[EM] Can we come to consensus? this way?

Abd ulRahman Lomax abd at lomaxdesign.com
Sat Sep 10 21:52:49 PDT 2005

At 12:24 AM 9/10/2005, Dave Ketchum wrote:
>Approval gets mentioned so often that I comment up front:
>      Approval as the method.  Simple, but a loser because I too 
> often come up with something like:  I WANT Nader, but I cannot 
> tolerate Bush - so far, so good - But, Nader is not a likely winner 
> so I WANT to show liking Kerry less than Nader but more than 
> Bush.  With this common desire I am ready to reject Approval as an 
> acceptable method.

Doesn't it depend on your options? If the option is the status quo or 
Approval, would you still reject Approval?

Approval has the singular advantage of requiring no ballot changes, 
only a tweak of the election rules: simply stop discarding overvoted ballots.

As to what you want, i.e., to indicate preference for Nader over 
Kerry, would you be consoled by the fact that Nader would, under 
Approval, likewise share in increased votes from those who preferred 
Kerry but thought Nader acceptable? Approval would be, for third 
parties, a *drastic* improvement in the situation. Would Condorcet be 
better? Maybe. Maybe not. Condorcet would indeed allow you to express 
your preference, but in simple Condorcet there is no indication of 
approval and no indication of degree of separation of preference. A 
small preference may have the same vote pattern as a drastic 
difference, between love and abhorrence. Besides, what is the purpose 
of elections?

It is not to express your preference, per se, it is to select an 
officeholder. Preference, approval, ratings, are *means* which may be 
used in this process. What qualifies an officeholder?

As I have written here and elsewhere, there are two philosophies 
about this: one is that the candidate with the broadest approval 
should be elected, the other is that the most popular candidate 
should be elected. Note that in a polarized multiparty election, the 
"most popular candidate," a Condorcet winner, might actually be 
preferred by much less than a majority of voters. It is easiest to 
see with truncated votes:

30: A
20: B
20: C
20: D
10: E

Under Condorcet rules, A wins, with 30 pairwise victories over all 
other candidates.

I'm not arguing against Condorcet, just pointing out how different 
the two philosophies are. Were the same election run Approval, A 
would also win; Approval voting is more likely to encourage multiple 
votes; but we really don't know, there is not very much experience on 
which to base predictions.

>      Approval to resolve Condorcet cycles.  Worth considering, but 
> I question the explaining, the doing, and the counting being worth the pain.

Condorcet is complicated to count. Once you are doing that, Approval 
cutoffs add very little complication, and greatly increase the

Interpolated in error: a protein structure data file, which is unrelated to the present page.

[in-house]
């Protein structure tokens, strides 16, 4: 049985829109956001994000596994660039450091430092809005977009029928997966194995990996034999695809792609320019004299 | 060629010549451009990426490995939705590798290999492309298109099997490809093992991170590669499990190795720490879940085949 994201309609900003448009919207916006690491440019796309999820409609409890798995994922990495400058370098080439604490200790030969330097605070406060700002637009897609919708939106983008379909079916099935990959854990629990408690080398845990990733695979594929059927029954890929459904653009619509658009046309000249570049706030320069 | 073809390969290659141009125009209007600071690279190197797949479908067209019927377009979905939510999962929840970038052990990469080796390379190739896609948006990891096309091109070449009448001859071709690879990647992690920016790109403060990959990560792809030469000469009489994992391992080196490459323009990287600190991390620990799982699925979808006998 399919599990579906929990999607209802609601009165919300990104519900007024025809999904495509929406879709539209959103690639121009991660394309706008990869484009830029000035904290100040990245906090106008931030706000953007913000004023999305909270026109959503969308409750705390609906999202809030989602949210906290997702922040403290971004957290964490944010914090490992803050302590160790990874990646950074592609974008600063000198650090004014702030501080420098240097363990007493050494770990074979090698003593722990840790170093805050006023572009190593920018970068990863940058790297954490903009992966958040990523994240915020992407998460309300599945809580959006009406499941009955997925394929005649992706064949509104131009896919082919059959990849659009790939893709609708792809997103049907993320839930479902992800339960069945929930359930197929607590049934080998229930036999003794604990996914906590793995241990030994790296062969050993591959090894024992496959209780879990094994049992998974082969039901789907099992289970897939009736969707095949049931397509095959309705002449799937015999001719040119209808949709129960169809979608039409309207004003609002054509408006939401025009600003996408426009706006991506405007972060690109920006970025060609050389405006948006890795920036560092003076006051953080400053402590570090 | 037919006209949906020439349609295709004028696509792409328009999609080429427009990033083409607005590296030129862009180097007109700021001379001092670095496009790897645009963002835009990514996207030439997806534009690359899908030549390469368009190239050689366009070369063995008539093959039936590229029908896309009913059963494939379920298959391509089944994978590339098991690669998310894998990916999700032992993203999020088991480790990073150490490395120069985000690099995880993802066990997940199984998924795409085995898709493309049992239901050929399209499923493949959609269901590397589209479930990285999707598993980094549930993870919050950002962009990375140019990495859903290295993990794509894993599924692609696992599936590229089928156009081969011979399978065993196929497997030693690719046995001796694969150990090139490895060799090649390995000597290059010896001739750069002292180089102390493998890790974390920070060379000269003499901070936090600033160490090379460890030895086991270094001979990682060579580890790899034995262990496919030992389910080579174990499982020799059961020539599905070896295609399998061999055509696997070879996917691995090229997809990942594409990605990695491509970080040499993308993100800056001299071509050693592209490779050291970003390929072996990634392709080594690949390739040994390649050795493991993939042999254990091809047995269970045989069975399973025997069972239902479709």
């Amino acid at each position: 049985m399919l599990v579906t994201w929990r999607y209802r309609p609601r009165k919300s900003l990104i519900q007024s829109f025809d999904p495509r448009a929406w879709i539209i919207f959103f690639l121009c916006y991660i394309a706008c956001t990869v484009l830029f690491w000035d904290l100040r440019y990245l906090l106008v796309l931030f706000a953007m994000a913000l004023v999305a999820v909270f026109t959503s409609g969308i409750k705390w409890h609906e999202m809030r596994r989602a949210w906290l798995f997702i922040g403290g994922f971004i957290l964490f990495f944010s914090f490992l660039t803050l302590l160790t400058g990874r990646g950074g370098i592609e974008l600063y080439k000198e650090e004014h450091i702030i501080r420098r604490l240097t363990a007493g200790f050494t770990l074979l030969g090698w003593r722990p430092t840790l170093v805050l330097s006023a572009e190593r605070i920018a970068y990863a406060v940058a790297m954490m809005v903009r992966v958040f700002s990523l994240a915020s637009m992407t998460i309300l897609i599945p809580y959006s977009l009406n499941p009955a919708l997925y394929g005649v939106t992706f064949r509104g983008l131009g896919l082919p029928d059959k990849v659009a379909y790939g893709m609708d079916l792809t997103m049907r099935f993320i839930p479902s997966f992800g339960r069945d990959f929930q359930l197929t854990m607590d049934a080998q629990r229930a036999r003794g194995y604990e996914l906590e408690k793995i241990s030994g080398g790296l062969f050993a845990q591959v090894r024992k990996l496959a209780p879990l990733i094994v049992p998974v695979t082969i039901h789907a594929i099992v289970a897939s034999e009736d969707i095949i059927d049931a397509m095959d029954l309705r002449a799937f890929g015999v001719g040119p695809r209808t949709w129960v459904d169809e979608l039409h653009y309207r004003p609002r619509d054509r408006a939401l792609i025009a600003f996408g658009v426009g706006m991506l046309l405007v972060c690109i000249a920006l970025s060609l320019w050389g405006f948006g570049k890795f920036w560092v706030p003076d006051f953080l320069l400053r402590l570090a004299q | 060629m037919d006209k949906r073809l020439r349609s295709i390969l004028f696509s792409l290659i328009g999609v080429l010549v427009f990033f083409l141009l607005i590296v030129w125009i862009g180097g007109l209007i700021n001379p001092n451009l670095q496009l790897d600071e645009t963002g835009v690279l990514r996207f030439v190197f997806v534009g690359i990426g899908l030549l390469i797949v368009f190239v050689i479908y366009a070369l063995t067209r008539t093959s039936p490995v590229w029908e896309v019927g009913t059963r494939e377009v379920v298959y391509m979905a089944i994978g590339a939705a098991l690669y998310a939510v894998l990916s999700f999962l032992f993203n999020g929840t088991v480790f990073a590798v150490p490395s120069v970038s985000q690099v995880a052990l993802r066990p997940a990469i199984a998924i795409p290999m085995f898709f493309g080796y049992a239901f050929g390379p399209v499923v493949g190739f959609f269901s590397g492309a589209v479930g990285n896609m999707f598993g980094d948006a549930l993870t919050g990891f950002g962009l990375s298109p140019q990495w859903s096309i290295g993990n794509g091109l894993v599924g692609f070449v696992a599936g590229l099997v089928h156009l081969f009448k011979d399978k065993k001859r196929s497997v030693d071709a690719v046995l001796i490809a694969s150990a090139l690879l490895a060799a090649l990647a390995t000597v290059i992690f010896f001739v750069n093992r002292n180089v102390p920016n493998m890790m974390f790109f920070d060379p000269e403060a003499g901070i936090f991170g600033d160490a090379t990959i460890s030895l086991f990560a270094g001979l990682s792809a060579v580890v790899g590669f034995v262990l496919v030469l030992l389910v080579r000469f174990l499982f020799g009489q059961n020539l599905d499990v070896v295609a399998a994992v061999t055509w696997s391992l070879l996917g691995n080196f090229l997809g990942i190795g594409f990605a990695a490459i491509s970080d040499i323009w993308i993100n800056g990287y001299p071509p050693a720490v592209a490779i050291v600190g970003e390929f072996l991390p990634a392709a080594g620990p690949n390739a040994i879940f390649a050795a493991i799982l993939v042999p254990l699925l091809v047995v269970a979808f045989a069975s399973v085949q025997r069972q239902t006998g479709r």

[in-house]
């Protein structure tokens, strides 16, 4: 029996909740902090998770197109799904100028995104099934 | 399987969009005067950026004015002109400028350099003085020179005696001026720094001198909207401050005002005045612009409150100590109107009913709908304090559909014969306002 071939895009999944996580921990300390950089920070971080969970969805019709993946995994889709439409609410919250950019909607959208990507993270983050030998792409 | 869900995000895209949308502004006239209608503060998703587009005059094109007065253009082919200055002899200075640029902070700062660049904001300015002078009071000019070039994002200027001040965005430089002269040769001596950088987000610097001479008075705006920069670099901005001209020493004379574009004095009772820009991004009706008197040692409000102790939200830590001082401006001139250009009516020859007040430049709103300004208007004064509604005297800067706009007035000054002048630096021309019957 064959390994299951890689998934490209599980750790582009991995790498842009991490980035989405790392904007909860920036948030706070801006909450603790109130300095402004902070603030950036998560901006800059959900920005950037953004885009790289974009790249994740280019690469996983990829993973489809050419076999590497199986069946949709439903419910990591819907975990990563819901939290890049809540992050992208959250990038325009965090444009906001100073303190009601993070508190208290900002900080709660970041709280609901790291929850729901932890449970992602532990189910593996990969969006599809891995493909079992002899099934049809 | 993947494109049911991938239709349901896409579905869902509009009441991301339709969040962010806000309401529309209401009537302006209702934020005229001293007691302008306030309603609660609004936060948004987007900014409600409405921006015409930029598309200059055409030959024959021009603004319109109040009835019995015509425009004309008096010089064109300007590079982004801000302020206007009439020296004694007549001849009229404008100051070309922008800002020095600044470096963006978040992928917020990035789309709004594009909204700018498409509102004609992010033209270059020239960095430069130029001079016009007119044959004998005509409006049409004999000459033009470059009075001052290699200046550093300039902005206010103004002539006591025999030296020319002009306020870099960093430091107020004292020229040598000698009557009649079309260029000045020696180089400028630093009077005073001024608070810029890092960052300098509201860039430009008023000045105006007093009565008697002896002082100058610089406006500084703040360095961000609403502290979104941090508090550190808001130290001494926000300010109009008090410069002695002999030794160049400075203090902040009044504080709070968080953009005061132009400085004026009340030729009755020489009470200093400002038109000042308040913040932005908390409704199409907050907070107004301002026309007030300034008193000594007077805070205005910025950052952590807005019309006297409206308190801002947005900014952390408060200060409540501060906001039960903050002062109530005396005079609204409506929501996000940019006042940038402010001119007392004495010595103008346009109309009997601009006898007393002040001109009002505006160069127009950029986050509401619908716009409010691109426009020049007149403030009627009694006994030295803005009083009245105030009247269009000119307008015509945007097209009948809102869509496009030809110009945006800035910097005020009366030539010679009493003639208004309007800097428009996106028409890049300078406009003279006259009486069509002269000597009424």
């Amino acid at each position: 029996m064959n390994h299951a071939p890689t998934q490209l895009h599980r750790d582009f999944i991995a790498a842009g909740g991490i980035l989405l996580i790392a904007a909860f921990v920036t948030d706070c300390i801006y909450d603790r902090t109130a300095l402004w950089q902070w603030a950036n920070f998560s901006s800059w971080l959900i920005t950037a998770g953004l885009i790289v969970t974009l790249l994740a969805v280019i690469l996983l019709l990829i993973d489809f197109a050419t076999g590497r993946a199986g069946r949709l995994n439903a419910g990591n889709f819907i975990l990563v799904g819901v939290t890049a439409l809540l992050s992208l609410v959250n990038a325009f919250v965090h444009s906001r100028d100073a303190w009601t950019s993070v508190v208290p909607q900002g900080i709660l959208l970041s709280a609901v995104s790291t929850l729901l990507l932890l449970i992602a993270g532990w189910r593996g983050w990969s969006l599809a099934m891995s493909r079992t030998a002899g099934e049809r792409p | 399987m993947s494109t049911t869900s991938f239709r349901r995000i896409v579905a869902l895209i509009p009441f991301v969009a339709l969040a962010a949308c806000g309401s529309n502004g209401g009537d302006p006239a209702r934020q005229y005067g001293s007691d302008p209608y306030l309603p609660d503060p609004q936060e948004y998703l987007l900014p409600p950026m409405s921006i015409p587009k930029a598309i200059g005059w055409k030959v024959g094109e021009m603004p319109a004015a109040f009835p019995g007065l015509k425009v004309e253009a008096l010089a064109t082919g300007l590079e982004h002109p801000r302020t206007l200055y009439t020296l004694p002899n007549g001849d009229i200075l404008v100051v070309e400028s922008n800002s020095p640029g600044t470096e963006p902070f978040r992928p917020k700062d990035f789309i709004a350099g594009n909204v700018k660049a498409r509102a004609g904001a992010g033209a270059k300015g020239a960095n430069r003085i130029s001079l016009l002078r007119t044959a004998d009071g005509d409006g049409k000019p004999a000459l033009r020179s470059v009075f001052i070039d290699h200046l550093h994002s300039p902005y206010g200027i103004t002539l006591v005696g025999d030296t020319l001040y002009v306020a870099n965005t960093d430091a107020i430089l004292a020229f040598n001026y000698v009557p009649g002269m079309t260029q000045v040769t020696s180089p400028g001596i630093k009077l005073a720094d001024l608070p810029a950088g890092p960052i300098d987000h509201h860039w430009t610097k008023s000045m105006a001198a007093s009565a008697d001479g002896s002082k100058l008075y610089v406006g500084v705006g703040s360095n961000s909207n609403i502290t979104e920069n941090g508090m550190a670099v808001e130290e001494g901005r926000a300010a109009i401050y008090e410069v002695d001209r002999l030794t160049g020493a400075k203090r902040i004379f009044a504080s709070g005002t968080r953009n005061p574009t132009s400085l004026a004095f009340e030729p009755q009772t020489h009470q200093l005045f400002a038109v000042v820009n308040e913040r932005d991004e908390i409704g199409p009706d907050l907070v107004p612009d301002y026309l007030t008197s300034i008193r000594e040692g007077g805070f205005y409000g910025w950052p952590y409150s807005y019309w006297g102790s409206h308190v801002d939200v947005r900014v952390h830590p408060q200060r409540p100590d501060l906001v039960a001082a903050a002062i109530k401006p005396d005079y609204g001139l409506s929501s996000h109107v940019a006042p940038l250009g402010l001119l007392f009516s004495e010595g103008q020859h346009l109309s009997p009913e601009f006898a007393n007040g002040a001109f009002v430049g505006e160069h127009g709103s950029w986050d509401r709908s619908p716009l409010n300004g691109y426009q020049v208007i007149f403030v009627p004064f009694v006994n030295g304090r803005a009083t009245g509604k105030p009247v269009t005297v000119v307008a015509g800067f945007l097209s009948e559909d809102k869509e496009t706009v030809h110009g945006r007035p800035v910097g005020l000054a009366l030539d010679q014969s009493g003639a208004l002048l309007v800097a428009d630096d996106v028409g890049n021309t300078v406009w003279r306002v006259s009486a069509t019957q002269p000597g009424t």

ranking information. (It is equivalent in complexity to adding one 
candidate to the ballot.) A>>B>C>D has a meaning quite a bit 
different from A>B>C>>D. Elections are not only used to elect 
officials, but they also indicate the degree of support an official 
enjoys, which should theoretically encourage a candidate elected with 
narrow support to tread more lightly than one elected with a true 
mandate. Approval, even if it does not determine the winner except in 
the presence of a Condorcet cycle, probably a rare occurrence.

>Each voter ranks candidates, from best to worst.  Ranking two candidates
>as  equally liked is permitted.  Truncation is permitted - acceptable to
>omit the least liked candidates as equally disliked.

Note that if equal ranking is permitted, the method is an Approval 
method. Approval is a ranked method where only two ranks are allowed: 
Yes or the implied No. (Some Approval forms explicitly have Yes or No 
votes for each candidate, but these lose the utter simplicity of 
basic Approval, and then raise the spectre of what one does with the 
blanks, a matter which seems to be of considerable controversy.)

>      I insist on permitting truncation because forcing voters to go 
> beyond their desires gets noise rather than information - when some 
> theorist demands that voters study rejects in more detail, I 
> recommend more effort in sorting out which possible winner is more attractive.

Not permitting truncation would involve considering ballots as 
spoiled which are not complete, I think I remember reading that this 
is actually done in some countries. Personally, I find it just as 
offensive as spoiling ballots because the voter marked too many 
candidates.... Definitely, truncation should be allowed, and should 
have a simple and rational meaning.

There are two possible meanings: truncation on a ranked ballot means 
that the voter ranks the candidate below all ranked candidates, and 
equally with all other unranked candidates. If it is an Approval 
method, an unmarked candidate would similarly be considered not approved.

The other meaning possible would be that truncation is an abstention 
in every pairwise consideration of the unranked candidate. The 
consequences and implications of this are, however, problematic, and 
I think voters would not expect this. Presently, not marking a 
candidate is effectively a vote against that candidate (as long as 
the voter votes for at least one). Turning that into an abstention 
would be confusing.

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